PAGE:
Really though, I sometimes question why it is that we all (or most of us) think this way. The reason is: our parents (for many of us) worked hard to raise us, give us good childhoods, provide for us, and prepare us to be adults. If they’re in need, I feel a responsibility to help them. The infinite amount of love for I have for my own young daughter is there because it’s just there – no strings attached. But it’s hard to imagine doing everything for her and then not getting help if I needed it.

The thing is, I really hope I never have to burden her. I want her life to be great first and foremost. I’d feel guilty to be a burden.

Honestly, on a separate note, I couldn’t imagine living with my inlaws on a daily basis. That would be like a 24:7 nails on a chalkboard level of irritation….and that’s now, before they’re too old! So, I have to be fair and can’t be hypocritical on this topic as a whole.

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Jesse MichelsenNo Gravatar Reply:

It is difficult to be torn between old loyalties and new ones such as to your children. I agree, my family unit comes first but I still feel loyal to my parents and feel I owe them. On the other hand, I don’t feel my kids owe me anything at this point. I do what I do for them because I love them unconditionally. It’s tough to think of all angles here until I’m actually put in a situation that I have to make a decision about it I think.

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Jesse MichelsenNo Gravatar Reply:

PS I LOVE my inlaws… (…..they’re watching us…. 🙂

sarcasm aside, there are certainly some traits about them, and my own family, that bug me but they are good people and if either mine or my wifes parents had to live with us (in the future, and we had the space) I’m sure we would find common ground and make it work 🙂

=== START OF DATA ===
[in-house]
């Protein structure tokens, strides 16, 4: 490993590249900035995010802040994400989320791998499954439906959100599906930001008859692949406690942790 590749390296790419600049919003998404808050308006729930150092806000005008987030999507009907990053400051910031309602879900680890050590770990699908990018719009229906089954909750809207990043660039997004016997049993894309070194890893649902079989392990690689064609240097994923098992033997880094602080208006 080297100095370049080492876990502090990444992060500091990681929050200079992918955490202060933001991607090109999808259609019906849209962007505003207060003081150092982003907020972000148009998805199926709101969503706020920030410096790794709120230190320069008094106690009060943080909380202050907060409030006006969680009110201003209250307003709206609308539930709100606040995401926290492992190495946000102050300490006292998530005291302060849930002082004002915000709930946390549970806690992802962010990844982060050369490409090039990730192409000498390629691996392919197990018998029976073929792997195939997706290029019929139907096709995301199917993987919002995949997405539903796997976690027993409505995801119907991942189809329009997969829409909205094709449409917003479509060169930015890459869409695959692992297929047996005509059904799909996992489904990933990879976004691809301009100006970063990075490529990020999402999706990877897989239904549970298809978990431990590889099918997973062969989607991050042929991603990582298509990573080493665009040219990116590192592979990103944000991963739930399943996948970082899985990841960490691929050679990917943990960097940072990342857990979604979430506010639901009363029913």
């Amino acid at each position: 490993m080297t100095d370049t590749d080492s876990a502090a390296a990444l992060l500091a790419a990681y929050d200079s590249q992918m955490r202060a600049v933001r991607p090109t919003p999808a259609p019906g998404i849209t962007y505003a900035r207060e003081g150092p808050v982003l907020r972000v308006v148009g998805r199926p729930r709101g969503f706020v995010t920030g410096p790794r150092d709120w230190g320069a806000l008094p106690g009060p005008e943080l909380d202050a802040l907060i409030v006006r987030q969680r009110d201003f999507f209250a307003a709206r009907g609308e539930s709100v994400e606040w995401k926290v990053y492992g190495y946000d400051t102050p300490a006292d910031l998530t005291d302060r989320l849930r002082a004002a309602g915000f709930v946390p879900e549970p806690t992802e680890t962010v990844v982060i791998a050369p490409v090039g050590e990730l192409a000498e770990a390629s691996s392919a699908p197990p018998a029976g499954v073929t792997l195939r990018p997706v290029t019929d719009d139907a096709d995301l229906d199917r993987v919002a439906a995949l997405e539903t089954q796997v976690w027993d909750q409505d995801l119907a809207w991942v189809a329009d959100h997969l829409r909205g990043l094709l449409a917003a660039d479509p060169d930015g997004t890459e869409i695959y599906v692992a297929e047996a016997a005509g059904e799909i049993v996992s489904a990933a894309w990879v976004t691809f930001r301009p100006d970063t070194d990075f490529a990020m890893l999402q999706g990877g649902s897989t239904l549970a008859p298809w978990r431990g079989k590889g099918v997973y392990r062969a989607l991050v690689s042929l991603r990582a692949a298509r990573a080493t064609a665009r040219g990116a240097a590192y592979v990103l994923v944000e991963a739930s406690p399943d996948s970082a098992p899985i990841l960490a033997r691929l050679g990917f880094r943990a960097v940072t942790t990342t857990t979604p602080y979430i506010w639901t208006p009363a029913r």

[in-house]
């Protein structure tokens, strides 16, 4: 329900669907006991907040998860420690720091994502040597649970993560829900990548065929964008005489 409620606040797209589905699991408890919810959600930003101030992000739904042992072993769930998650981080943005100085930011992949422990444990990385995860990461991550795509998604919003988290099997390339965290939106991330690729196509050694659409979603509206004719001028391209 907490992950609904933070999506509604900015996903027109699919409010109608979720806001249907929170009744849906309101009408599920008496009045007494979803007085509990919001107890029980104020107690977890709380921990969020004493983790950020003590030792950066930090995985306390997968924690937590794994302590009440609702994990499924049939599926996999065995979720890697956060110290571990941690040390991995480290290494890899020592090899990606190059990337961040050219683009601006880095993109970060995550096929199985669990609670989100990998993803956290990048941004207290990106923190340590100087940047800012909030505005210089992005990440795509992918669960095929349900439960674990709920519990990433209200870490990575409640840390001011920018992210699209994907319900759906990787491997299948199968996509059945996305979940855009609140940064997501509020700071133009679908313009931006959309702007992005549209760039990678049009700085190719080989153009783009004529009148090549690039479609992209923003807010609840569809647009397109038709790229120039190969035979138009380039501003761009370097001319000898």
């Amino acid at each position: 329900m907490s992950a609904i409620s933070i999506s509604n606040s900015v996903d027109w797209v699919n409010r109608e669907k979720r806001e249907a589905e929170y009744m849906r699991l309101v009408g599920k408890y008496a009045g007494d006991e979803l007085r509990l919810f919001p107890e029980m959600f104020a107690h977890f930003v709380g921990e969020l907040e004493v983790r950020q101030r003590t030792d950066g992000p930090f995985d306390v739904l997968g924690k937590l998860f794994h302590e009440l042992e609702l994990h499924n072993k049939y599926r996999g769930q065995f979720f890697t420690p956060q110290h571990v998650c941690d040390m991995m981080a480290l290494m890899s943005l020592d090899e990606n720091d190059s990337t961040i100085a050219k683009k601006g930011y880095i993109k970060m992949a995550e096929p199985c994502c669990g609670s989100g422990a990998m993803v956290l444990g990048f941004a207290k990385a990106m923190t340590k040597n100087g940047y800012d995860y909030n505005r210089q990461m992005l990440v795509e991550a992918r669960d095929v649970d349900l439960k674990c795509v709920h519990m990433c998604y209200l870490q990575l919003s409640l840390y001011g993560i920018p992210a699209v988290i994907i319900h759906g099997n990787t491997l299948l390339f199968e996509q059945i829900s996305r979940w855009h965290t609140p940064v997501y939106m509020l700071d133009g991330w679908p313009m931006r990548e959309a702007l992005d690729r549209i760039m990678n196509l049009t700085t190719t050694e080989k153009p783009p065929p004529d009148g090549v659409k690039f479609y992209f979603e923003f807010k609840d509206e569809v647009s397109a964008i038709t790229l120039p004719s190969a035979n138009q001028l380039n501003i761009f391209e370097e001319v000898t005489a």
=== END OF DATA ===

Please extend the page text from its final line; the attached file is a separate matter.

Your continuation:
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» krantcentsNo Gravatar said: { Feb 24, 2011 - 01:02:59 }

As a older (64 yrs old) person, I am not depending on my children for care, however I would like to be close enough that they would want to visit. My wife and I bought long term care insurance in 2009. We may have to move someday to a one story residence, but we prefer to remain independent. I would rather have help in my home to care for us versus going to a nursing home.

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Jesse MichelsenNo Gravatar Reply:

Hmm I think I’d be perfectly fine living in a nice rest home, with a game room, cable, a piano, you know, things to do but professionals there 27/7 to take care of my needs.

I agree, living close to family, no matter how you’re living, is important.

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» Barb FriedbergNo Gravatar said: { Mar 5, 2011 - 07:03:46 }

Hey jesse, Hubby and I are really clear about wanting to be in a “home” when the time comes!! No burden to the kids and cared for by professionals!

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Jesse MichelsenNo Gravatar Reply:

What could be better, right? 🙂 aside from..being..young and healthy forever that is…hah

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» RevancheNo Gravatar said: { Apr 5, 2011 - 06:04:46 }

Thanks for the link and carrying on the conversation.

Since we haven’t got kids yet, I don’t know if I’d actually want to live with them when our time comes around but objectively I’d much prefer to have my affairs sorted so that I didn’t have to.

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Jesse MichelsenNo Gravatar Reply:

I guess only time will tell what happens as we age and our experiences shape our opinion.